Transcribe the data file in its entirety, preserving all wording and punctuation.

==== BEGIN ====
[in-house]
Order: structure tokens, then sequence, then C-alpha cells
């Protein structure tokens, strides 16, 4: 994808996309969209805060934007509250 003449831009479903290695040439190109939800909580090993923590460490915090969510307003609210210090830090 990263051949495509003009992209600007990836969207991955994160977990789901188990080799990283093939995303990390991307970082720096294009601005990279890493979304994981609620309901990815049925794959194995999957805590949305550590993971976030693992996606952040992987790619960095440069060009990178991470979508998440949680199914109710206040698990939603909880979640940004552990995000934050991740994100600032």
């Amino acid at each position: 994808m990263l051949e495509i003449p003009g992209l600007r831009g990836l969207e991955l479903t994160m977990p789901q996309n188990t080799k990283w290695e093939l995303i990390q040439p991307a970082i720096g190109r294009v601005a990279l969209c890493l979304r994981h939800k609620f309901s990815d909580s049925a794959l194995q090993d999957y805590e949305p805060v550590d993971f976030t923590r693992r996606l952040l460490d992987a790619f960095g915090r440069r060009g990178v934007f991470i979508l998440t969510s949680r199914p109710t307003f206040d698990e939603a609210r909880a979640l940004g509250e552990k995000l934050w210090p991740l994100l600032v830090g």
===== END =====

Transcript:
[in-house]
Order: structure tokens, then sequence, then C-alpha cells
């Protein structure tokens, strides 16, 4: 994808996309969209805060934007509250 003449831009479903290695040439190109939800909580090993923590460490915090969510307003609210210090830090 990263051949495509003009992209600007990836969207991955994160977990789901188990080799990283093939995303990390991307970082720096294009601005990279890493979304994981609620309901990815049925794959194995999957805590949305550590993971976030693992996606952040992987790619960095440069060009990178991470979508998440949680199914109710206040698990939603909880979640940004552990995000934050991740994100600032």
């Amino acid at each position: 994808m990263l051949e495509i003449p003009g992209l600007r831009g990836l969207e991955l479903t994160m977990p789901q996309n188990t080799k990283w290695e093939l995303i990390q040439p991307a970082i720096g190109r294009v601005a990279l969209c890493l979304r994981h939800k609620f309901s990815d909580s049925a794959l194995q090993d999957y805590e949305p805060v550590d993971f976030t923590r693992r996606l952040l460490d992987a790619f960095g915090r440069r060009g990178v934007f991470i979508l998440t969510s949680r199914p109710t307003f206040d698990e939603a609210r909880a979640l940004g509250e552990k995000l934050w210090p991740l994100l600032v830090g």